Meanwhile the inclusion of Team Whistle gives DAZN access to 700 million followers across the brand’s channels, the streaming service said, enabling the company to reach younger audiences on social media and enhance its fan engagement capabilities.
“Team Whistle is a growing business that has a proven track record in monetising short form content,” said DAZN chairman Kevin Mayer. “It will be hugely valuable to DAZN as we look to generate the maximum value from our enviable rights portfolio, creating new formats of content to reach new audiences and generate powerful incremental revenue streams.”
The company added that its plans “go beyond broadcasting” to become a “one-stop-shop” for sports fans, where consumers can listen to and read about sport, play games and place bets, and buy sporting NFTs, tickets and merchandise.
Upon completion of the deal, Eleven founder Andrea Radrizzani will join the DAZN board as an executive director. Guggenheim Partners advised Eleven Group in the transaction that is now subject to anti-trust review, meaning the completion date remains unknown. Financial details were not disclosed.
Recovering lost ground
This deal comes at a crucial time for DAZN, whose proposed takeover of BT Sport fell through earlier this year, putting the sports SVOD on the back foot. The BT Sport acquisition would have given the streamer Premier League and UEFA Champions League rights. Without those key football contracts, the London-based company is struggling to enter the UK market. In June the group announced redundancies at its London HQ, shifting its focus to Spain, Germany and Italy, where it has faced its own share of problems stemming from technical issues on the platform.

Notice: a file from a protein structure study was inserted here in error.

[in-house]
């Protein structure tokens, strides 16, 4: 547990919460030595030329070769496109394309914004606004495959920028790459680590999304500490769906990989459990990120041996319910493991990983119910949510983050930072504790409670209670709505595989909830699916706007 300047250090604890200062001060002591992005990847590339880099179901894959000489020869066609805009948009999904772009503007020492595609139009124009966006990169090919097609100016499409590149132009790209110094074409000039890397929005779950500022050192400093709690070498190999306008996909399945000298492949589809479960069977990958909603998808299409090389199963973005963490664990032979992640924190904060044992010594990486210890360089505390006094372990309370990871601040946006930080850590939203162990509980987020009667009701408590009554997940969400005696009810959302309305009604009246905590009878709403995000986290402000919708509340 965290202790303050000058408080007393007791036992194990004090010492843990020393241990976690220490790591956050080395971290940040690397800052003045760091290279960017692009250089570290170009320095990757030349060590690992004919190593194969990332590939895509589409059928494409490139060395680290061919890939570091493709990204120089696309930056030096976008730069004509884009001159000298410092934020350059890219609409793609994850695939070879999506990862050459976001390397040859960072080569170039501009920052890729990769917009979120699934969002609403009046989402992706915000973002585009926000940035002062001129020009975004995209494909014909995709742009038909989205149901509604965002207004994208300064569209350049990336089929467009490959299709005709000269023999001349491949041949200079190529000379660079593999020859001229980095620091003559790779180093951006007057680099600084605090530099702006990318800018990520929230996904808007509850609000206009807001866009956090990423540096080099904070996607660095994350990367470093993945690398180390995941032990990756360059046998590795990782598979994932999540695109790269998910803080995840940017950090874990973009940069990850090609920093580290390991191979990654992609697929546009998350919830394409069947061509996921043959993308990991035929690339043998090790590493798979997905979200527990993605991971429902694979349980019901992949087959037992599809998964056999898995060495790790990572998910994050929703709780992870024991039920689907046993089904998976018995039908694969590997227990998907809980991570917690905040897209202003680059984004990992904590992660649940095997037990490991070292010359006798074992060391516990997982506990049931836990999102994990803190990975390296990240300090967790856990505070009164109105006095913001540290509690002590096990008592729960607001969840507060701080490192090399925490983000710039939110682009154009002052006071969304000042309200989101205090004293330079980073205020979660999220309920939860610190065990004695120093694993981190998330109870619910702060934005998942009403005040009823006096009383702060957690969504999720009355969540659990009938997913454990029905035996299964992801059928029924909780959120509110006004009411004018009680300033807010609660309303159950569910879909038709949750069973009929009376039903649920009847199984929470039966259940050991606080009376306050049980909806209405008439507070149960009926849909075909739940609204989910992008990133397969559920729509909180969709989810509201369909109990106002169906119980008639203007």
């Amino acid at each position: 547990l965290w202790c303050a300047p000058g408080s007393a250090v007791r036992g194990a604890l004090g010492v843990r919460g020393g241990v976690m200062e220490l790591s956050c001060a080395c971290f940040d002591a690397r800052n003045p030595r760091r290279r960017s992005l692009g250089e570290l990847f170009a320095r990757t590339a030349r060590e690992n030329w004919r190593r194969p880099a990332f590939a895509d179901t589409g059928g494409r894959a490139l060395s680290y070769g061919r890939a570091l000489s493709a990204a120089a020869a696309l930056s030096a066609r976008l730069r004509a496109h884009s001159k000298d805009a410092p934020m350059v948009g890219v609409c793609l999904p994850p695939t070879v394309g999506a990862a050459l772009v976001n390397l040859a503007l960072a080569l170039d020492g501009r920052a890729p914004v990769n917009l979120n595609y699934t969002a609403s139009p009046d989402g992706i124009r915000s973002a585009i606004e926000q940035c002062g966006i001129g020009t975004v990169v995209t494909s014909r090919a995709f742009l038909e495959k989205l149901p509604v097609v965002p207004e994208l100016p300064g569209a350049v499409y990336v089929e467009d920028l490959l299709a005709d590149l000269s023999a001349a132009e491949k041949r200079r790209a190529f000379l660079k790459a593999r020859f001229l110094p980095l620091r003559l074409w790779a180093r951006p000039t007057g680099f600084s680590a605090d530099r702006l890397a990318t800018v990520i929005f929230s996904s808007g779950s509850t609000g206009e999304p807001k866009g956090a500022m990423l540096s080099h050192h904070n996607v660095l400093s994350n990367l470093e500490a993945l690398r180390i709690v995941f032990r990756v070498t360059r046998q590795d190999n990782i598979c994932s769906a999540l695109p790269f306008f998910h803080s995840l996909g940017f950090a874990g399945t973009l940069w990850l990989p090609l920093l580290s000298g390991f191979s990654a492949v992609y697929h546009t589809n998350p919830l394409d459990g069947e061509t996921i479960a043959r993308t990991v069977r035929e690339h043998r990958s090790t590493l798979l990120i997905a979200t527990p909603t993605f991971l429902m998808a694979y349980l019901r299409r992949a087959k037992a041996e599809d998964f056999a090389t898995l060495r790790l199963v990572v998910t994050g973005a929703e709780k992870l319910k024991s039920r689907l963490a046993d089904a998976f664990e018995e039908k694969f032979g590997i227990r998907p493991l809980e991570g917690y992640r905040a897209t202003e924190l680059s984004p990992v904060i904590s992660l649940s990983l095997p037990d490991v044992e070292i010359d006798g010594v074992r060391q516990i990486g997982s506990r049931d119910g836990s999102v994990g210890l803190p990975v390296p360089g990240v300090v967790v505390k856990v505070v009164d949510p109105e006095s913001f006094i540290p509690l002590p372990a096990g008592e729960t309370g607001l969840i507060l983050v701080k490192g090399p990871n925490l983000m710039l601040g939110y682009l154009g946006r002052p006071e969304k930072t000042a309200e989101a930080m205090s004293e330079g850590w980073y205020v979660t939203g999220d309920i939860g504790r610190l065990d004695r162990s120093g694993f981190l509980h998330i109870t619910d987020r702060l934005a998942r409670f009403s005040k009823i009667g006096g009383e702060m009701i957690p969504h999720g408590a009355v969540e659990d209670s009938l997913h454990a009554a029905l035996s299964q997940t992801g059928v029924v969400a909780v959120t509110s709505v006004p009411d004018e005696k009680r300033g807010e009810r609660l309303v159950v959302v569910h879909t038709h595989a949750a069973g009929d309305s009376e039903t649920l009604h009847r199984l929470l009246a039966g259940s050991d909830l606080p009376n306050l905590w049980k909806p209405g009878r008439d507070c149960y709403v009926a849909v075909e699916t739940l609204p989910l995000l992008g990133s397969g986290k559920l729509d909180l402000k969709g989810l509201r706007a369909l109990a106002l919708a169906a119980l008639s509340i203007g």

Following the collapse of the BT Sport deal, Bloomberg reported that “the pace of its expansion has weighed on finances.” DAZN has struggled to turn a profit since its launch in 2016, a situation made worse by the pandemic disrupting the sporting calendar, leading to losses of $1.3 billion in 2020.
DAZN’s billionaire investor Len Blavatnik then pumped another $4.3 billion into the business, clearing its debt and attempting to attract further investment. Last week Ampere Analysis’ Minal Modha told VideoWeek the current funding model seems unsustainable, though the suggestion of an initial public offering has not been ruled out by the company.
The acquisition of Eleven Sports will likely make DAZN a more attractive proposition for investors or a potential buyer, and gives the combined entity more bargaining power in its bids for valuable sports rights. “Buying an establish brand will help in that at least they don’t have to start from scratch in markets where they don’t currently have a presence,” comments Modha.
Ampere’s Markets Operators data estimates that Eleven currently has around 156,000 subscribers in Portugal, forecast to approach 177,000 by 2027. “Eleven has a strong business particularly in markets like Portugal, where they have both a carriage deal in place and rights such as the UEFA Championships League and Premier League,” says Modha. “DAZN would be acquiring parts of a business that is seeing strong growth.” While that may not solve its domestic troubles, in markets where the duo are active, the deal should place DAZN on a surer footing.